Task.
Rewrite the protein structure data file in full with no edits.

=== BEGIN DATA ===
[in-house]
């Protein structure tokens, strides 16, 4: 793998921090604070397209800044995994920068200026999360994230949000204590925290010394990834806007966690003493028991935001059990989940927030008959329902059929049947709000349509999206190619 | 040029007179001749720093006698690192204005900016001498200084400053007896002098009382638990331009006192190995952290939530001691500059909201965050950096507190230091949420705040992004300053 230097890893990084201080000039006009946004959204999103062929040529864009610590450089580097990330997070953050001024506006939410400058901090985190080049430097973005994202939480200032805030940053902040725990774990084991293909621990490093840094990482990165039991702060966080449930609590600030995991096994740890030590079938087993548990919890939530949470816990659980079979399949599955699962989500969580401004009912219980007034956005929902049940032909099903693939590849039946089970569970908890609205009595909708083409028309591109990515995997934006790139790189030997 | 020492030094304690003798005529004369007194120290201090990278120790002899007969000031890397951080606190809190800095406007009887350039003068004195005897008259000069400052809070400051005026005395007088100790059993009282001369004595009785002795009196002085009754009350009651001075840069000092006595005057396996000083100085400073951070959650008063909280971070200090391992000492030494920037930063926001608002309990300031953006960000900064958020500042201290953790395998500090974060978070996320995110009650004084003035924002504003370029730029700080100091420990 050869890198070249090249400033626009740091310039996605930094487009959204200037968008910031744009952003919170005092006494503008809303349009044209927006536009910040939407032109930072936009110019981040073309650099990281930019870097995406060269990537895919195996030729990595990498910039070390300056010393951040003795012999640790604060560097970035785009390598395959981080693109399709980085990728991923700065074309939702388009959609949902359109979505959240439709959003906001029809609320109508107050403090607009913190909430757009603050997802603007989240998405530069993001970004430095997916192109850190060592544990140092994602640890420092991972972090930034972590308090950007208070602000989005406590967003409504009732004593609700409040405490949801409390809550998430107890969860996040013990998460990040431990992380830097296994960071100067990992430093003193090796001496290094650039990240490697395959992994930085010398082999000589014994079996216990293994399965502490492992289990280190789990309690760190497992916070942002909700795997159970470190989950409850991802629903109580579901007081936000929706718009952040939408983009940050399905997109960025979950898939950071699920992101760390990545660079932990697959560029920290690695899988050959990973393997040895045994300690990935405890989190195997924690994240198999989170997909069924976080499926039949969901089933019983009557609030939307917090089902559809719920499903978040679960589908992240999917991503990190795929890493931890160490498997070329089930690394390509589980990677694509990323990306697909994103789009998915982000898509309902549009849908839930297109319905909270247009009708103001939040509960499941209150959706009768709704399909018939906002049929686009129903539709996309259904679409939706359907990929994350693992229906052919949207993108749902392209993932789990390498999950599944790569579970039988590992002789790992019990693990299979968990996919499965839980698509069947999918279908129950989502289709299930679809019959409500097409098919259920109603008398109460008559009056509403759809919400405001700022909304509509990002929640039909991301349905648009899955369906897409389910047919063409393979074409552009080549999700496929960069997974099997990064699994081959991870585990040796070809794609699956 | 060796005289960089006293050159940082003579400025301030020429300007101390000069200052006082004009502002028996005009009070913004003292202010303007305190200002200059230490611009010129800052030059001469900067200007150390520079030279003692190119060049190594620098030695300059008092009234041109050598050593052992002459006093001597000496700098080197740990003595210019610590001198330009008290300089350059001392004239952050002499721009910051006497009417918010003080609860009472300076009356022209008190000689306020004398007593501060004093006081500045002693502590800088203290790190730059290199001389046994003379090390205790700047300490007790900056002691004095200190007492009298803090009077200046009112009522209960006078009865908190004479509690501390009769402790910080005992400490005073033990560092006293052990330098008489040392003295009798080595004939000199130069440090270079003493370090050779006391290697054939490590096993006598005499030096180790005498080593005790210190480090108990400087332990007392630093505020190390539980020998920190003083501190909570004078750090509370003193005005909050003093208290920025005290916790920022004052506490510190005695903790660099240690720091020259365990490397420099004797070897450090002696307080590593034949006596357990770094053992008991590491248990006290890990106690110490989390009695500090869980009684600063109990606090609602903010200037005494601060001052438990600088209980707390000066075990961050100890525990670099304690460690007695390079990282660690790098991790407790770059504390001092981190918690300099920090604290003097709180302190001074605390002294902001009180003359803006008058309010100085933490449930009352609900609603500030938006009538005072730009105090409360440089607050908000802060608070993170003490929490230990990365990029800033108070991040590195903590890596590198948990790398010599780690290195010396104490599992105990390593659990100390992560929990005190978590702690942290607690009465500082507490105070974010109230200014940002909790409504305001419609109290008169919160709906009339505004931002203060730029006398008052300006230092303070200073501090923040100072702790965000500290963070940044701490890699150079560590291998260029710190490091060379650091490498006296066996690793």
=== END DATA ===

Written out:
[in-house]
């Protein structure tokens, strides 16, 4: 793998921090604070397209800044995994920068200026999360994230949000204590925290010394990834806007966690003493028991935001059990989940927030008959329902059929049947709000349509999206190619 | 040029007179001749720093006698690192204005900016001498200084400053007896002098009382638990331009006192190995952290939530001691500059909201965050950096507190230091949420705040992004300053 230097890893990084201080000039006009946004959204999103062929040529864009610590450089580097990330997070953050001024506006939410400058901090985190080049430097973005994202939480200032805030940053902040725990774990084991293909621990490093840094990482990165039991702060966080449930609590600030995991096994740890030590079938087993548990919890939530949470816990659980079979399949599955699962989500969580401004009912219980007034956005929902049940032909099903693939590849039946089970569970908890609205009595909708083409028309591109990515995997934006790139790189030997 | 020492030094304690003798005529004369007194120290201090990278120790002899007969000031890397951080606190809190800095406007009887350039003068004195005897008259000069400052809070400051005026005395007088100790059993009282001369004595009785002795009196002085009754009350009651001075840069000092006595005057396996000083100085400073951070959650008063909280971070200090391992000492030494920037930063926001608002309990300031953006960000900064958020500042201290953790395998500090974060978070996320995110009650004084003035924002504003370029730029700080100091420990 050869890198070249090249400033626009740091310039996605930094487009959204200037968008910031744009952003919170005092006494503008809303349009044209927006536009910040939407032109930072936009110019981040073309650099990281930019870097995406060269990537895919195996030729990595990498910039070390300056010393951040003795012999640790604060560097970035785009390598395959981080693109399709980085990728991923700065074309939702388009959609949902359109979505959240439709959003906001029809609320109508107050403090607009913190909430757009603050997802603007989240998405530069993001970004430095997916192109850190060592544990140092994602640890420092991972972090930034972590308090950007208070602000989005406590967003409504009732004593609700409040405490949801409390809550998430107890969860996040013990998460990040431990992380830097296994960071100067990992430093003193090796001496290094650039990240490697395959992994930085010398082999000589014994079996216990293994399965502490492992289990280190789990309690760190497992916070942002909700795997159970470190989950409850991802629903109580579901007081936000929706718009952040939408983009940050399905997109960025979950898939950071699920992101760390990545660079932990697959560029920290690695899988050959990973393997040895045994300690990935405890989190195997924690994240198999989170997909069924976080499926039949969901089933019983009557609030939307917090089902559809719920499903978040679960589908992240999917991503990190795929890493931890160490498997070329089930690394390509589980990677694509990323990306697909994103789009998915982000898509309902549009849908839930297109319905909270247009009708103001939040509960499941209150959706009768709704399909018939906002049929686009129903539709996309259904679409939706359907990929994350693992229906052919949207993108749902392209993932789990390498999950599944790569579970039988590992002789790992019990693990299979968990996919499965839980698509069947999918279908129950989502289709299930679809019959409500097409098919259920109603008398109460008559009056509403759809919400405001700022909304509509990002929640039909991301349905648009899955369906897409389910047919063409393979074409552009080549999700496929960069997974099997990064699994081959991870585990040796070809794609699956 | 060796005289960089006293050159940082003579400025301030020429300007101390000069200052006082004009502002028996005009009070913004003292202010303007305190200002200059230490611009010129800052030059001469900067200007150390520079030279003692190119060049190594620098030695300059008092009234041109050598050593052992002459006093001597000496700098080197740990003595210019610590001198330009008290300089350059001392004239952050002499721009910051006497009417918010003080609860009472300076009356022209008190000689306020004398007593501060004093006081500045002693502590800088203290790190730059290199001389046994003379090390205790700047300490007790900056002691004095200190007492009298803090009077200046009112009522209960006078009865908190004479509690501390009769402790910080005992400490005073033990560092006293052990330098008489040392003295009798080595004939000199130069440090270079003493370090050779006391290697054939490590096993006598005499030096180790005498080593005790210190480090108990400087332990007392630093505020190390539980020998920190003083501190909570004078750090509370003193005005909050003093208290920025005290916790920022004052506490510190005695903790660099240690720091020259365990490397420099004797070897450090002696307080590593034949006596357990770094053992008991590491248990006290890990106690110490989390009695500090869980009684600063109990606090609602903010200037005494601060001052438990600088209980707390000066075990961050100890525990670099304690460690007695390079990282660690790098991790407790770059504390001092981190918690300099920090604290003097709180302190001074605390002294902001009180003359803006008058309010100085933490449930009352609900609603500030938006009538005072730009105090409360440089607050908000802060608070993170003490929490230990990365990029800033108070991040590195903590890596590198948990790398010599780690290195010396104490599992105990390593659990100390992560929990005190978590702690942290607690009465500082507490105070974010109230200014940002909790409504305001419609109290008169919160709906009339505004931002203060730029006398008052300006230092303070200073501090923040100072702790965000500290963070940044701490890699150079560590291998260029710190490091060379650091490498006296066996690793």